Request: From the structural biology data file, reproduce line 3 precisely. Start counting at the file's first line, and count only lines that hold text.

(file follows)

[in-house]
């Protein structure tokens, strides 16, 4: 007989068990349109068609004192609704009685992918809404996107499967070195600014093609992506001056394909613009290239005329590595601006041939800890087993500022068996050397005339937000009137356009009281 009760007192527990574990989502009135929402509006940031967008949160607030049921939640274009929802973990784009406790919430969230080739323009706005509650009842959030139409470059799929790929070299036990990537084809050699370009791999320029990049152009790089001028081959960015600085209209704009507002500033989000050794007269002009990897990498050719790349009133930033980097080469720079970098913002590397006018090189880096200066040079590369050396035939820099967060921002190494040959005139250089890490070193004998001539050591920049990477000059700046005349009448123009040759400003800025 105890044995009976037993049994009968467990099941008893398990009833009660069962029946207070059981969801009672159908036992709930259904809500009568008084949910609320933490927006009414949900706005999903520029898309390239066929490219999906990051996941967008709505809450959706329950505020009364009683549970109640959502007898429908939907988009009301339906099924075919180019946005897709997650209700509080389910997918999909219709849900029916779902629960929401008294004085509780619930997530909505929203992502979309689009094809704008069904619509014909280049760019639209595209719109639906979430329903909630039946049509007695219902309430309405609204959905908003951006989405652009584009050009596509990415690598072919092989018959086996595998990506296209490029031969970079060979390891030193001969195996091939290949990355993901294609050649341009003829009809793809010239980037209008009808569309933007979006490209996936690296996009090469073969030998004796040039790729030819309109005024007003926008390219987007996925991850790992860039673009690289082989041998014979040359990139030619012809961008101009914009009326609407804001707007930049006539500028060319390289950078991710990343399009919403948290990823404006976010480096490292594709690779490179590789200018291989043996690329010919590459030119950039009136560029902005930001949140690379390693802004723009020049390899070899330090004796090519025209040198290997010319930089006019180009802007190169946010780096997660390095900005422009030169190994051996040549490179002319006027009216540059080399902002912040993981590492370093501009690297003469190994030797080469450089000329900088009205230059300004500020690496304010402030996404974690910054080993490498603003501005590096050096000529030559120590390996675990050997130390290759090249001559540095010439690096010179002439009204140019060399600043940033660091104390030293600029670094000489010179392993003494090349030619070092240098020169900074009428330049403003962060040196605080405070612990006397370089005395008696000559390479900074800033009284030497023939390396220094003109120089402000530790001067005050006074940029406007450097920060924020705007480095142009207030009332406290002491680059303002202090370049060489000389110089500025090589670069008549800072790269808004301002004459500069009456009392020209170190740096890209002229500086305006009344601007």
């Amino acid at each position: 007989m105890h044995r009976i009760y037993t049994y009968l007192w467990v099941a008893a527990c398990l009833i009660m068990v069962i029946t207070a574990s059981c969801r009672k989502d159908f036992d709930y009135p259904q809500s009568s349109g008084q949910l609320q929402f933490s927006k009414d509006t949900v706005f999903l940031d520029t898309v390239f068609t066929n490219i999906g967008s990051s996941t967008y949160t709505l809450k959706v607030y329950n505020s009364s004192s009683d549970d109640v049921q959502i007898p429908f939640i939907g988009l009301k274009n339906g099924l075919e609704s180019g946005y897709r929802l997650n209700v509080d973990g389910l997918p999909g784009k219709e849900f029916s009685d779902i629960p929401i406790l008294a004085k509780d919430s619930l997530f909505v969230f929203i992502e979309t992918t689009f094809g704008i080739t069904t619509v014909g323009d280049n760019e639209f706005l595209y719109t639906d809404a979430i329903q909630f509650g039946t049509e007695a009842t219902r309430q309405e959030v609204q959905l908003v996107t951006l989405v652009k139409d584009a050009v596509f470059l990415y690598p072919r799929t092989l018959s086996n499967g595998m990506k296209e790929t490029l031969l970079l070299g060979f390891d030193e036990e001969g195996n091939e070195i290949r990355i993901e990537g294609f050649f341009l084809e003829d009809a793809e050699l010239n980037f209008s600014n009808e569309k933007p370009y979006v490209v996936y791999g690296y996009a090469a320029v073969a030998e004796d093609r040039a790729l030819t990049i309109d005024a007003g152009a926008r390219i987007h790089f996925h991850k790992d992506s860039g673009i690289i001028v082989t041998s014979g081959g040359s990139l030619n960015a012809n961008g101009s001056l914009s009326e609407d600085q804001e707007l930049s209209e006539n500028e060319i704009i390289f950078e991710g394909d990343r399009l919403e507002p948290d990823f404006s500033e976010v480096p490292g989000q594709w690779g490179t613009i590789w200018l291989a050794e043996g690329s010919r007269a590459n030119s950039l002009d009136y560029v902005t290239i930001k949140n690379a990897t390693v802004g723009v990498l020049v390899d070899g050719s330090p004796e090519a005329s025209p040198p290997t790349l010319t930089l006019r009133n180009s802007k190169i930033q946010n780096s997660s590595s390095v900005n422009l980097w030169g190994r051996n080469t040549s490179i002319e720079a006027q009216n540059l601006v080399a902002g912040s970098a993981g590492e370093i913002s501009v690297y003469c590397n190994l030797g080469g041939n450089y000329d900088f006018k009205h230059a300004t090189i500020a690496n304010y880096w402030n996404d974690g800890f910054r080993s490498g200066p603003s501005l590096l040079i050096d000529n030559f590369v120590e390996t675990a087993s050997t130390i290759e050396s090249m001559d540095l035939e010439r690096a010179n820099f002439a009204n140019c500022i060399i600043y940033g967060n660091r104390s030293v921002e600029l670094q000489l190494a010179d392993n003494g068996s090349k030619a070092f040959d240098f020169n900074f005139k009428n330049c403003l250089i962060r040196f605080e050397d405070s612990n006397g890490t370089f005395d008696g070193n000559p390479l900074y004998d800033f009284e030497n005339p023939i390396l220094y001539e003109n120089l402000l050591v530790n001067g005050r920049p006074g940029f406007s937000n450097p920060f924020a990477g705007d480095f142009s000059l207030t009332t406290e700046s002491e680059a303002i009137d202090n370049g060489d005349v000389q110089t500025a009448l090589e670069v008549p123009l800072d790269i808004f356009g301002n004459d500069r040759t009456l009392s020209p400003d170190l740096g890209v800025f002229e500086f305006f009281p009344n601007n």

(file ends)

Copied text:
């Amino acid at each position: 007989m105890h044995r009976i009760y037993t049994y009968l007192w467990v099941a008893a527990c398990l009833i009660m068990v069962i029946t207070a574990s059981c969801r009672k989502d159908f036992d709930y009135p259904q809500s009568s349109g008084q949910l609320q929402f933490s927006k009414d509006t949900v706005f999903l940031d520029t898309v390239f068609t066929n490219i999906g967008s990051s996941t967008y949160t709505l809450k959706v607030y329950n505020s009364s004192s009683d549970d109640v049921q959502i007898p429908f939640i939907g988009l009301k274009n339906g099924l075919e609704s180019g946005y897709r929802l997650n209700v509080d973990g389910l997918p999909g784009k219709e849900f029916s009685d779902i629960p929401i406790l008294a004085k509780d919430s619930l997530f909505v969230f929203i992502e979309t992918t689009f094809g704008i080739t069904t619509v014909g323009d280049n760019e639209f706005l595209y719109t639906d809404a979430i329903q909630f509650g039946t049509e007695a009842t219902r309430q309405e959030v609204q959905l908003v996107t951006l989405v652009k139409d584009a050009v596509f470059l990415y690598p072919r799929t092989l018959s086996n499967g595998m990506k296209e790929t490029l031969l970079l070299g060979f390891d030193e036990e001969g195996n091939e070195i290949r990355i993901e990537g294609f050649f341009l084809e003829d009809a793809e050699l010239n980037f209008s600014n009808e569309k933007p370009y979006v490209v996936y791999g690296y996009a090469a320029v073969a030998e004796d093609r040039a790729l030819t990049i309109d005024a007003g152009a926008r390219i987007h790089f996925h991850k790992d992506s860039g673009i690289i001028v082989t041998s014979g081959g040359s990139l030619n960015a012809n961008g101009s001056l914009s009326e609407d600085q804001e707007l930049s209209e006539n500028e060319i704009i390289f950078e991710g394909d990343r399009l919403e507002p948290d990823f404006s500033e976010v480096p490292g989000q594709w690779g490179t613009i590789w200018l291989a050794e043996g690329s010919r007269a590459n030119s950039l002009d009136y560029v902005t290239i930001k949140n690379a990897t390693v802004g723009v990498l020049v390899d070899g050719s330090p004796e090519a005329s025209p040198p290997t790349l010319t930089l006019r009133n180009s802007k190169i930033q946010n780096s997660s590595s390095v900005n422009l980097w030169g190994r051996n080469t040549s490179i002319e720079a006027q009216n540059l601006v080399a902002g912040s970098a993981g590492e370093i913002s501009v690297y003469c590397n190994l030797g080469g041939n450089y000329d900088f006018k009205h230059a300004t090189i500020a690496n304010y880096w402030n996404d974690g800890f910054r080993s490498g200066p603003s501005l590096l040079i050096d000529n030559f590369v120590e390996t675990a087993s050997t130390i290759e050396s090249m001559d540095l035939e010439r690096a010179n820099f002439a009204n140019c500022i060399i600043y940033g967060n660091r104390s030293v921002e600029l670094q000489l190494a010179d392993n003494g068996s090349k030619a070092f040959d240098f020169n900074f005139k009428n330049c403003l250089i962060r040196f605080e050397d405070s612990n006397g890490t370089f005395d008696g070193n000559p390479l900074y004998d800033f009284e030497n005339p023939i390396l220094y001539e003109n120089l402000l050591v530790n001067g005050r920049p006074g940029f406007s937000n450097p920060f924020a990477g705007d480095f142009s000059l207030t009332t406290e700046s002491e680059a303002i009137d202090n370049g060489d005349v000389q110089t500025a009448l090589e670069v008549p123009l800072d790269i808004f356009g301002n004459d500069r040759t009456l009392s020209p400003d170190l740096g890209v800025f002229e500086f305006f009281p009344n601007n």